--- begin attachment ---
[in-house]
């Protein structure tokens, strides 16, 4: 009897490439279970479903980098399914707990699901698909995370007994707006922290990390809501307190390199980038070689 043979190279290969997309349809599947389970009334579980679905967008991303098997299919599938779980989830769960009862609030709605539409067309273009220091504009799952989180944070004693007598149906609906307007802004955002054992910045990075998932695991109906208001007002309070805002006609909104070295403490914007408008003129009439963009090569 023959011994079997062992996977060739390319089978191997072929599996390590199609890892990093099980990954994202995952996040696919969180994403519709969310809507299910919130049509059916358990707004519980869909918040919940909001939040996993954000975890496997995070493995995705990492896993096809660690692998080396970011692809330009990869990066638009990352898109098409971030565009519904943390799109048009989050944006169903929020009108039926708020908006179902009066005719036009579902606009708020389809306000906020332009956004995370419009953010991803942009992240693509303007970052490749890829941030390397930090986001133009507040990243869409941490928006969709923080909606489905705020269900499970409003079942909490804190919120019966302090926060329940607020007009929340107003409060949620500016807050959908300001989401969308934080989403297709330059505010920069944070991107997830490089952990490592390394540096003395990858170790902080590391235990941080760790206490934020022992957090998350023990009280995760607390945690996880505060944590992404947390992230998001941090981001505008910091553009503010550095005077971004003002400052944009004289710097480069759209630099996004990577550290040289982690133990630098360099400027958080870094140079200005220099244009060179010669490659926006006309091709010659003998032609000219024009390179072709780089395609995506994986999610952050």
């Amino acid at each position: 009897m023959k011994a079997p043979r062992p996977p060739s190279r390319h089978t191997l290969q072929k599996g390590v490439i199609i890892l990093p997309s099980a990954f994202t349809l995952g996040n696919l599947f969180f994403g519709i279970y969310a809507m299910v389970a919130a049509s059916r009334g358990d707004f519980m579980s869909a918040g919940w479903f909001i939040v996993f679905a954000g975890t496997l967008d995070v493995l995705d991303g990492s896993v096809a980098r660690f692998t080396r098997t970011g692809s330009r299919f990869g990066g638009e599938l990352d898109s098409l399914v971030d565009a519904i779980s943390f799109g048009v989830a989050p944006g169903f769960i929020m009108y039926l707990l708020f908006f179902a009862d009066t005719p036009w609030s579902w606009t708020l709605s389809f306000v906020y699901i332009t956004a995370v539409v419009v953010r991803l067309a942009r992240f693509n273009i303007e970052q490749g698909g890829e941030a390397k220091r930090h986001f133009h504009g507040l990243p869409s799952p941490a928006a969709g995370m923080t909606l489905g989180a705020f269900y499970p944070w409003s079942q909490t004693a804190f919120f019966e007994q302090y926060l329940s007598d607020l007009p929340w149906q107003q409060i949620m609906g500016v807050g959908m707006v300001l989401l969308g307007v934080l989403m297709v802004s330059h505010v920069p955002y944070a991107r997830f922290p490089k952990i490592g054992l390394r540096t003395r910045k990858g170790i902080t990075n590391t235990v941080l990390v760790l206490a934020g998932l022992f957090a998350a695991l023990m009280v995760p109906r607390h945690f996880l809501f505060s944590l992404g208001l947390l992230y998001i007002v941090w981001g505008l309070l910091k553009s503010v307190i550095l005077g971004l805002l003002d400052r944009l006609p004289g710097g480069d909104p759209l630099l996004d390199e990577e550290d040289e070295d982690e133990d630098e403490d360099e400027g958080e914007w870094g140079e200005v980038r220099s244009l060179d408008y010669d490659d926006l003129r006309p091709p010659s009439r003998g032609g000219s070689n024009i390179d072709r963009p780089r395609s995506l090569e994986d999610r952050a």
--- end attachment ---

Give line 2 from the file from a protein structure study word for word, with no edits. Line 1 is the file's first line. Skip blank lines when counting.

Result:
């Protein structure tokens, strides 16, 4: 009897490439279970479903980098399914707990699901698909995370007994707006922290990390809501307190390199980038070689 043979190279290969997309349809599947389970009334579980679905967008991303098997299919599938779980989830769960009862609030709605539409067309273009220091504009799952989180944070004693007598149906609906307007802004955002054992910045990075998932695991109906208001007002309070805002006609909104070295403490914007408008003129009439963009090569 023959011994079997062992996977060739390319089978191997072929599996390590199609890892990093099980990954994202995952996040696919969180994403519709969310809507299910919130049509059916358990707004519980869909918040919940909001939040996993954000975890496997995070493995995705990492896993096809660690692998080396970011692809330009990869990066638009990352898109098409971030565009519904943390799109048009989050944006169903929020009108039926708020908006179902009066005719036009579902606009708020389809306000906020332009956004995370419009953010991803942009992240693509303007970052490749890829941030390397930090986001133009507040990243869409941490928006969709923080909606489905705020269900499970409003079942909490804190919120019966302090926060329940607020007009929340107003409060949620500016807050959908300001989401969308934080989403297709330059505010920069944070991107997830490089952990490592390394540096003395990858170790902080590391235990941080760790206490934020022992957090998350023990009280995760607390945690996880505060944590992404947390992230998001941090981001505008910091553009503010550095005077971004003002400052944009004289710097480069759209630099996004990577550290040289982690133990630098360099400027958080870094140079200005220099244009060179010669490659926006006309091709010659003998032609000219024009390179072709780089395609995506994986999610952050």